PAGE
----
Sniffing Out Scams
Embrace vigilance and education to fight fraud.
by Bill Donahue

As reprehensible as it sounds, some people earn their living by scheming seniors out of cash and other assets. In 2021, more than 92,000 victims over the age of 60 reported fraud-related losses of $1.7 billion to the Internet Crime Complaint Center. In Pennsylvania alone, fewer than 5,000 complainants ages 60 and older reported losses in excess of $50 million.

Some seniors recoup their losses, but others do not, often because they do not feel as though they have any recourse. Others choose to keep quiet about the experience because they feel embarrassed to have fallen prey to a scam.
“There’s a stigma associated with it,” says Genevieve Waterman, director of economic and financial security for the National Council on Aging (NCOA). “They think: I’m an older, wiser person, and I shouldn’t have fallen for this. Scammers are getting increasingly sophisticated; it’s their full-time job to think of ways to scam you, so don’t feel ashamed. Talk about it. At the very least you might save someone else from losing their money.”
At an early age, Waterman witnessed the troubles some seniors had accessing basic necessities, such as health care and financial protections. She has since devoted her education and career to doing something about it.
“I thought: Shouldn’t we be doing more?” she says. “I wanted to find ways to reach out to older adults and help them avoid losing money they can’t afford to lose. Some people think that once you hit retirement, you have a grand amount of wealth, but that’s far from the truth for many people. These are people who have worked hard all their lives, but later in life they’re suffering.”
In her work with NCOA, Waterman has developed curricula to help older adults safeguard their finances, in part by avoiding scams. For example, she helped the organization partner with the software company Avast (since acquired by NortonLifeLock) to help older adults stay safe online; tips touched on everything from phishing scams to smart password selection to the safe usage of smartphone apps. She says NCOA and Avast reached 1.1 million older adults through the six-month partnership, which ended in April 2022.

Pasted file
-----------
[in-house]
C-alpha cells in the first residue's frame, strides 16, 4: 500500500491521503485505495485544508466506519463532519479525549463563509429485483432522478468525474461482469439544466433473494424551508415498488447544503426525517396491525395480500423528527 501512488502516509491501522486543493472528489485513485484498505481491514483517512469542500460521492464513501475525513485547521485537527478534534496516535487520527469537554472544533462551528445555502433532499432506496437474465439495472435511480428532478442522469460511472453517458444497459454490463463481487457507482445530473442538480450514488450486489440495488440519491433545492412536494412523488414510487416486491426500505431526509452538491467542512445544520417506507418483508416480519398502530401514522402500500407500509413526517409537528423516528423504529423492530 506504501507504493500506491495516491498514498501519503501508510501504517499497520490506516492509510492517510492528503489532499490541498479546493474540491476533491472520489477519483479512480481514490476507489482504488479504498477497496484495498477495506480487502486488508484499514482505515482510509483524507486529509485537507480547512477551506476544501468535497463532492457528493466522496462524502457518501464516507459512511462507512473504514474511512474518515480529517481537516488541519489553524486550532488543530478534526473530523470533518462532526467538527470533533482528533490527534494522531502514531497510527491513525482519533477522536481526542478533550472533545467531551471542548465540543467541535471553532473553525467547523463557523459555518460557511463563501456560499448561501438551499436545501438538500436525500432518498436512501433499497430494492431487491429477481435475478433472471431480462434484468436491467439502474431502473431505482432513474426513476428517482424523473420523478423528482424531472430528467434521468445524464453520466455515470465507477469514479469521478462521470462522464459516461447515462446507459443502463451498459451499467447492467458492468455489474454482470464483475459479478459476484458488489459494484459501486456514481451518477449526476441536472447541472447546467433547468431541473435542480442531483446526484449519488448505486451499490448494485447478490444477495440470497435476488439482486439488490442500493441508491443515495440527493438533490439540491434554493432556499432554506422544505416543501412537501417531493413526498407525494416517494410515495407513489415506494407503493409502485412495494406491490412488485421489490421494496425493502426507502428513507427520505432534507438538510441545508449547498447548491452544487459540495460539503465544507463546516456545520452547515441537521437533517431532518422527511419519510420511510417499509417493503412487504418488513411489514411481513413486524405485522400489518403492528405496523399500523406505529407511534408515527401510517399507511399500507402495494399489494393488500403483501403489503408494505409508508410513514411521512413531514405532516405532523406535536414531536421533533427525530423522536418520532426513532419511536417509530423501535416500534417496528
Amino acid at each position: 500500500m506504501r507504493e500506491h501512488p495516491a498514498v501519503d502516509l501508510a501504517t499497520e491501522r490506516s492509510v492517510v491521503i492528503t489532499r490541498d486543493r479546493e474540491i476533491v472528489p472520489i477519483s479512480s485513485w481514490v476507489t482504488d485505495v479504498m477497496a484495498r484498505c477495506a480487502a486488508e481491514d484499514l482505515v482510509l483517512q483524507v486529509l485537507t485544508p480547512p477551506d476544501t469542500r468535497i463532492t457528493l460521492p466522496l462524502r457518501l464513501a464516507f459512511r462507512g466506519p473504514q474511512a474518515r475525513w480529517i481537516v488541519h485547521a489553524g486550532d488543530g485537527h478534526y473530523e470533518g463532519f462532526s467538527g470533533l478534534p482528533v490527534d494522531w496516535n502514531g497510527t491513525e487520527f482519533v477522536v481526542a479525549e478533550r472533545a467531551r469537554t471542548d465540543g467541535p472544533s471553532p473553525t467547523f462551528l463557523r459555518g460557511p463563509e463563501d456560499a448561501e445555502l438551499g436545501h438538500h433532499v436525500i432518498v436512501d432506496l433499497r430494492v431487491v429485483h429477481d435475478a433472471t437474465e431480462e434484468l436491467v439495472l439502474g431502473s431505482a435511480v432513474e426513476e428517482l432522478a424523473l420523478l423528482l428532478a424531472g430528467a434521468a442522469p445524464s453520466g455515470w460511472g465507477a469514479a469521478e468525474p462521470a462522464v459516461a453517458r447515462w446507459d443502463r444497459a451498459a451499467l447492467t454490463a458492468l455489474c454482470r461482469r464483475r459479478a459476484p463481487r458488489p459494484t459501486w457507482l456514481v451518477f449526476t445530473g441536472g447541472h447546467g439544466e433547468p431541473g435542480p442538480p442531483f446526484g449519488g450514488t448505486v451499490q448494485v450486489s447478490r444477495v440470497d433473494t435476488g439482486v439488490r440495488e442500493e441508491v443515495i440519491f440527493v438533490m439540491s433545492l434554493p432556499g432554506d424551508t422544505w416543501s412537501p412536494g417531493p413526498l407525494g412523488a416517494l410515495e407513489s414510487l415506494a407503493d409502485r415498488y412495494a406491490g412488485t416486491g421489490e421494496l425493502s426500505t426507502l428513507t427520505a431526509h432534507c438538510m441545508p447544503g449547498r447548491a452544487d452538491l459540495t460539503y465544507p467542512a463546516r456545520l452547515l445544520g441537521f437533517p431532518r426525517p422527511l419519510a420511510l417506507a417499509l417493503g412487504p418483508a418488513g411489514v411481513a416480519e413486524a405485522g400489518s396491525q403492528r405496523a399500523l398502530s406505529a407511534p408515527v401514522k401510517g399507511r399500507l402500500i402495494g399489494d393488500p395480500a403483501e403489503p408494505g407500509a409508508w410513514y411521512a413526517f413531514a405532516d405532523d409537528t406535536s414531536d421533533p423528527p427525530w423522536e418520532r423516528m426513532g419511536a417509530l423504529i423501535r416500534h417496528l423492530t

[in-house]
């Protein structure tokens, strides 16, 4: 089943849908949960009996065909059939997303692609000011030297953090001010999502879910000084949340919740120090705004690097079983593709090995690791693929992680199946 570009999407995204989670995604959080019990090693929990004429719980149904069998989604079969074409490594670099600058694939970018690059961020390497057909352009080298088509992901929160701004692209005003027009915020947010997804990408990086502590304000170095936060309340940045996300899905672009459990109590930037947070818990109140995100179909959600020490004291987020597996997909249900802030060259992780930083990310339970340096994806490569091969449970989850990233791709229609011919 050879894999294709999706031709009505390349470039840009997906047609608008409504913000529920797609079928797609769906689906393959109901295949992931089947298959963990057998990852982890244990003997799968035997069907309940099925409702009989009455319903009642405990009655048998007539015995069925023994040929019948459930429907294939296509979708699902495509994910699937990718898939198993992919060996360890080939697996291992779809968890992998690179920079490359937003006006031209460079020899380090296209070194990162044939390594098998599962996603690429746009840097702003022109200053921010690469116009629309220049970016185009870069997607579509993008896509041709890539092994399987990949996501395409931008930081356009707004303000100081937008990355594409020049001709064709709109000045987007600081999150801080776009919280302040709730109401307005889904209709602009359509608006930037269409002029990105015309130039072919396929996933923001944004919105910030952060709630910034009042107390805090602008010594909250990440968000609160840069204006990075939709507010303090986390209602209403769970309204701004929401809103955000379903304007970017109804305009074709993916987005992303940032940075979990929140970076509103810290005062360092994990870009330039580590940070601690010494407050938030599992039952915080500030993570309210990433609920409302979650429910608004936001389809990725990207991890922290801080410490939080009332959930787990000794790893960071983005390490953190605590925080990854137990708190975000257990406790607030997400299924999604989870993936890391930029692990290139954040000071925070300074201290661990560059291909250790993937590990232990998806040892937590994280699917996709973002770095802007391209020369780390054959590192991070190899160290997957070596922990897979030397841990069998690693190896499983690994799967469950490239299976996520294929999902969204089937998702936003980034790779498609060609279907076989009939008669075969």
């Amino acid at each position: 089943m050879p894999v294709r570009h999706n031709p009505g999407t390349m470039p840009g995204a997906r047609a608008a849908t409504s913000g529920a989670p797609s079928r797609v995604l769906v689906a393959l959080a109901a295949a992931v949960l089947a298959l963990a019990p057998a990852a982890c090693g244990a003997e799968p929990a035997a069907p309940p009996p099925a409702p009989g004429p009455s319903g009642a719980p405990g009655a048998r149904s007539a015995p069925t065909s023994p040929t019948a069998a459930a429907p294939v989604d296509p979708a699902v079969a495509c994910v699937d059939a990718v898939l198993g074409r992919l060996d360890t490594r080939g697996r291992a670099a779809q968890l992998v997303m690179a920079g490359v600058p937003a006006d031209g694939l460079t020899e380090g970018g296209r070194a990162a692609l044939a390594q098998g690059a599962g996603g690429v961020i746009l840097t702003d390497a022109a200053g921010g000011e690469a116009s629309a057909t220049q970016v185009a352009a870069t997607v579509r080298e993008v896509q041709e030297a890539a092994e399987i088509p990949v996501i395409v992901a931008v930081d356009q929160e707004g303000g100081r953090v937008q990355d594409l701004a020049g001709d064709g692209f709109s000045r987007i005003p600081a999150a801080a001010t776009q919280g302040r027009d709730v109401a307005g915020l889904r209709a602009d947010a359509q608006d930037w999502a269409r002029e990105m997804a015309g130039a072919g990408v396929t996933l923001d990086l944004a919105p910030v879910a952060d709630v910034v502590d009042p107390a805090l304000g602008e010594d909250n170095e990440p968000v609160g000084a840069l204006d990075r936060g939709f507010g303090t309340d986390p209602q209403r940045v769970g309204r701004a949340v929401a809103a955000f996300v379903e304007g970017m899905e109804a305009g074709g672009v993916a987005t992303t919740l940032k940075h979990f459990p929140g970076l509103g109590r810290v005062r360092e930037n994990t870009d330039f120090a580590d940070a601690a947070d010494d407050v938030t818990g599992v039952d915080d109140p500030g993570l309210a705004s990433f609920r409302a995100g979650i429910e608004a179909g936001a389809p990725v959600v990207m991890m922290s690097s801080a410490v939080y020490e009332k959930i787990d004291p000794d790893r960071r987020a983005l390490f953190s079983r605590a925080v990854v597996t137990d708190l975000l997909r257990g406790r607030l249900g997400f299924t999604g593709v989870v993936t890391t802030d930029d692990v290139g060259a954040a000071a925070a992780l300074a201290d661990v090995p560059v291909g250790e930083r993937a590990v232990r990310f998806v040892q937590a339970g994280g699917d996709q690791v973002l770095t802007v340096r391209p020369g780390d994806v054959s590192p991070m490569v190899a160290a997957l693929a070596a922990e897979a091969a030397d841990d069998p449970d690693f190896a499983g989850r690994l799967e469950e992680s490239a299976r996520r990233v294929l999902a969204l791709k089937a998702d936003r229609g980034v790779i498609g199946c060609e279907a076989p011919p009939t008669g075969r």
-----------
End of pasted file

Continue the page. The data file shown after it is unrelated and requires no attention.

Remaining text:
Scams seem to change as quickly as shadows on a sunny day. Common scams include those in which fraudsters pose as representatives from the Internal Revenue Service, Medicaid/Medicare, or the Social Security Administration; they prompt a response from would-be victims by suggesting there is money owed or a danger of losing benefits. Others include phishing emails and texts from scammers pretending to represent reputable companies in matters such as tech support. Waterman welcomes seniors to visit the NCOA website,, to learn from Phyllis Weisberg, a senior who had $20,000 taken from her checking account through a crafty tech-support scam.
Some scammers are bold enough to show up in person; Waterman cites a type of swindle in which someone appears on the doorstep after a flood, damaging storm, or some other natural disaster, posing as an insurance adjuster, contractor, or some other “good guy” offering to help in exchange for money or personal information.
In Bucks and Montgomery counties, some neighborhoods have reported an uptick in the theft of sensitive information from people’s mailboxes. A skilled practitioner might be able to snatch a check, chemically “wash” it, and then write the check out to themselves before the check’s owner even realizes it was stolen. Worse, the thief may even be able to use the physical check to access the check owner’s banking information.
“Always remain vigilant and educate yourself about ways to protect yourself and your money,” she says. That said, she admits that scammers continue to devise new and inventive ways of parting people from their money. “We don’t know what’s next.”
Published (and copyrighted) in Suburban Life magazine, January 2023.